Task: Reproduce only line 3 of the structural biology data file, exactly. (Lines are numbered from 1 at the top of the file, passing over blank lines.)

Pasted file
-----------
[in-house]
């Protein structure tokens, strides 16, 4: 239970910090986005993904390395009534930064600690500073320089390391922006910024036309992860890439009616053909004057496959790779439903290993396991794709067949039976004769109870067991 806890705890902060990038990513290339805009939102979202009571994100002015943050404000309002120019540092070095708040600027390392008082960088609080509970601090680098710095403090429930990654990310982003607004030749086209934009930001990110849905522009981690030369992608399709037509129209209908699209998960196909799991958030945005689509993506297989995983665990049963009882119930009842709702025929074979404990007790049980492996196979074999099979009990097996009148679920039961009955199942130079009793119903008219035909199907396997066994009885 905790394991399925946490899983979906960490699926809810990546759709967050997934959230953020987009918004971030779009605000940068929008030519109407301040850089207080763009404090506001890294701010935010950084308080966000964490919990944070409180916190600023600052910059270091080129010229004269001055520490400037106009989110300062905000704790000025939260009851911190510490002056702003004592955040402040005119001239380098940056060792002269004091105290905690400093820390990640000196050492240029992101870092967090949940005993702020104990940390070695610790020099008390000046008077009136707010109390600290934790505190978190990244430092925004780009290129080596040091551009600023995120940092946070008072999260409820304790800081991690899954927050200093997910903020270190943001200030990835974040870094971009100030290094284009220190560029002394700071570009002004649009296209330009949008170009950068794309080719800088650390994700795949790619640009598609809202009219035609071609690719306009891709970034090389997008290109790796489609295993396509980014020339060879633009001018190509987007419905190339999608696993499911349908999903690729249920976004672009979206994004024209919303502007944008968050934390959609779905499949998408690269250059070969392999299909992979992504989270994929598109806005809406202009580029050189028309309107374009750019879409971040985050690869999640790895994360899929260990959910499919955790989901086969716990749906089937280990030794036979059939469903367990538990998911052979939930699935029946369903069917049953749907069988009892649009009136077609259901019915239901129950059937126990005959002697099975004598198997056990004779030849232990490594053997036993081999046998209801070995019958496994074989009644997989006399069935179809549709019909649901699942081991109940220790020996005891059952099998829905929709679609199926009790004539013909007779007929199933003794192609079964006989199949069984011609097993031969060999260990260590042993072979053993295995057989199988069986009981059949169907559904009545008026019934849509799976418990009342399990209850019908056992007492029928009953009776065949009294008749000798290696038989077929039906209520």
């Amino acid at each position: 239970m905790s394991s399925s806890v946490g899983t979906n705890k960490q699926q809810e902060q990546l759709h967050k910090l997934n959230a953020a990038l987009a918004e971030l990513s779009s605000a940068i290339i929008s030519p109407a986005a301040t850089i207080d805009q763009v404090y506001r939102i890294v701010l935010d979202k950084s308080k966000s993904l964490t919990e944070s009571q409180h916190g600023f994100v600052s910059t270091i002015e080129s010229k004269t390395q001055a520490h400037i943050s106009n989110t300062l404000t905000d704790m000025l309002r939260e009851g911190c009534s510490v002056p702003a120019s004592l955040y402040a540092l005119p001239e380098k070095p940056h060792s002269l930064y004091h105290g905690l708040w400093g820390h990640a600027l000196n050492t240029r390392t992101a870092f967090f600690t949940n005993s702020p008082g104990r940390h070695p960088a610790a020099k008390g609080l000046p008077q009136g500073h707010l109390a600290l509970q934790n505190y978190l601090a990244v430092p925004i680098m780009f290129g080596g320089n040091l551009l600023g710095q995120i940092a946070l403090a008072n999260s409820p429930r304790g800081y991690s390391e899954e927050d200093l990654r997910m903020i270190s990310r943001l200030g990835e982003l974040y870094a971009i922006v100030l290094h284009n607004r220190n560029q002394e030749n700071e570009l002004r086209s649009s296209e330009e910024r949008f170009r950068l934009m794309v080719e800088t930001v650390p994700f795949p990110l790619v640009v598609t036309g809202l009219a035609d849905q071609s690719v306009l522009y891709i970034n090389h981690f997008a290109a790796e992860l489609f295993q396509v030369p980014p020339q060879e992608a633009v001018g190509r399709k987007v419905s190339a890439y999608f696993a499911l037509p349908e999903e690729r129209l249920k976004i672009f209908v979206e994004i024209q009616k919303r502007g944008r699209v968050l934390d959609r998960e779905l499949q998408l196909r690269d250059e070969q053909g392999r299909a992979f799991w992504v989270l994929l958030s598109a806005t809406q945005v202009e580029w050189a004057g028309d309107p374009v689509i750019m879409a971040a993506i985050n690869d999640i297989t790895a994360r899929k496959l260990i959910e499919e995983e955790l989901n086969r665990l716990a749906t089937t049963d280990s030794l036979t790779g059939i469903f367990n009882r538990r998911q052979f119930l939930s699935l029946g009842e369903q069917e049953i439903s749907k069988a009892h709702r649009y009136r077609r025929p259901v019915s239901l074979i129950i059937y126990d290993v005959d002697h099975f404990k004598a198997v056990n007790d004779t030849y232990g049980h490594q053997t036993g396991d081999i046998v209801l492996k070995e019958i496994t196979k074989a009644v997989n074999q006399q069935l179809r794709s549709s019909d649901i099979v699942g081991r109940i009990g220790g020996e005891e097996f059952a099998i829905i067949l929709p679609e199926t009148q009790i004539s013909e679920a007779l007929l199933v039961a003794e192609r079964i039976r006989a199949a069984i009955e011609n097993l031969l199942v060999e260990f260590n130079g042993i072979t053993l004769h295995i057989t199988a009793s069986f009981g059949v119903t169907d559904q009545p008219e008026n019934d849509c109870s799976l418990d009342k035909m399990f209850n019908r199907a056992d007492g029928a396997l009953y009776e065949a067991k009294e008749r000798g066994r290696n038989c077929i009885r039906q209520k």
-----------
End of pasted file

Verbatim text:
């Amino acid at each position: 239970m905790s394991s399925s806890v946490g899983t979906n705890k960490q699926q809810e902060q990546l759709h967050k910090l997934n959230a953020a990038l987009a918004e971030l990513s779009s605000a940068i290339i929008s030519p109407a986005a301040t850089i207080d805009q763009v404090y506001r939102i890294v701010l935010d979202k950084s308080k966000s993904l964490t919990e944070s009571q409180h916190g600023f994100v600052s910059t270091i002015e080129s010229k004269t390395q001055a520490h400037i943050s106009n989110t300062l404000t905000d704790m000025l309002r939260e009851g911190c009534s510490v002056p702003a120019s004592l955040y402040a540092l005119p001239e380098k070095p940056h060792s002269l930064y004091h105290g905690l708040w400093g820390h990640a600027l000196n050492t240029r390392t992101a870092f967090f600690t949940n005993s702020p008082g104990r940390h070695p960088a610790a020099k008390g609080l000046p008077q009136g500073h707010l109390a600290l509970q934790n505190y978190l601090a990244v430092p925004i680098m780009f290129g080596g320089n040091l551009l600023g710095q995120i940092a946070l403090a008072n999260s409820p429930r304790g800081y991690s390391e899954e927050d200093l990654r997910m903020i270190s990310r943001l200030g990835e982003l974040y870094a971009i922006v100030l290094h284009n607004r220190n560029q002394e030749n700071e570009l002004r086209s649009s296209e330009e910024r949008f170009r950068l934009m794309v080719e800088t930001v650390p994700f795949p990110l790619v640009v598609t036309g809202l009219a035609d849905q071609s690719v306009l522009y891709i970034n090389h981690f997008a290109a790796e992860l489609f295993q396509v030369p980014p020339q060879e992608a633009v001018g190509r399709k987007v419905s190339a890439y999608f696993a499911l037509p349908e999903e690729r129209l249920k976004i672009f209908v979206e994004i024209q009616k919303r502007g944008r699209v968050l934390d959609r998960e779905l499949q998408l196909r690269d250059e070969q053909g392999r299909a992979f799991w992504v989270l994929l958030s598109a806005t809406q945005v202009e580029w050189a004057g028309d309107p374009v689509i750019m879409a971040a993506i985050n690869d999640i297989t790895a994360r899929k496959l260990i959910e499919e995983e955790l989901n086969r665990l716990a749906t089937t049963d280990s030794l036979t790779g059939i469903f367990n009882r538990r998911q052979f119930l939930s699935l029946g009842e369903q069917e049953i439903s749907k069988a009892h709702r649009y009136r077609r025929p259901v019915s239901l074979i129950i059937y126990d290993v005959d002697h099975f404990k004598a198997v056990n007790d004779t030849y232990g049980h490594q053997t036993g396991d081999i046998v209801l492996k070995e019958i496994t196979k074989a009644v997989n074999q006399q069935l179809r794709s549709s019909d649901i099979v699942g081991r109940i009990g220790g020996e005891e097996f059952a099998i829905i067949l929709p679609e199926t009148q009790i004539s013909e679920a007779l007929l199933v039961a003794e192609r079964i039976r006989a199949a069984i009955e011609n097993l031969l199942v060999e260990f260590n130079g042993i072979t053993l004769h295995i057989t199988a009793s069986f009981g059949v119903t169907d559904q009545p008219e008026n019934d849509c109870s799976l418990d009342k035909m399990f209850n019908r199907a056992d007492g029928a396997l009953y009776e065949a067991k009294e008749r000798g066994r290696n038989c077929i009885r039906q209520k």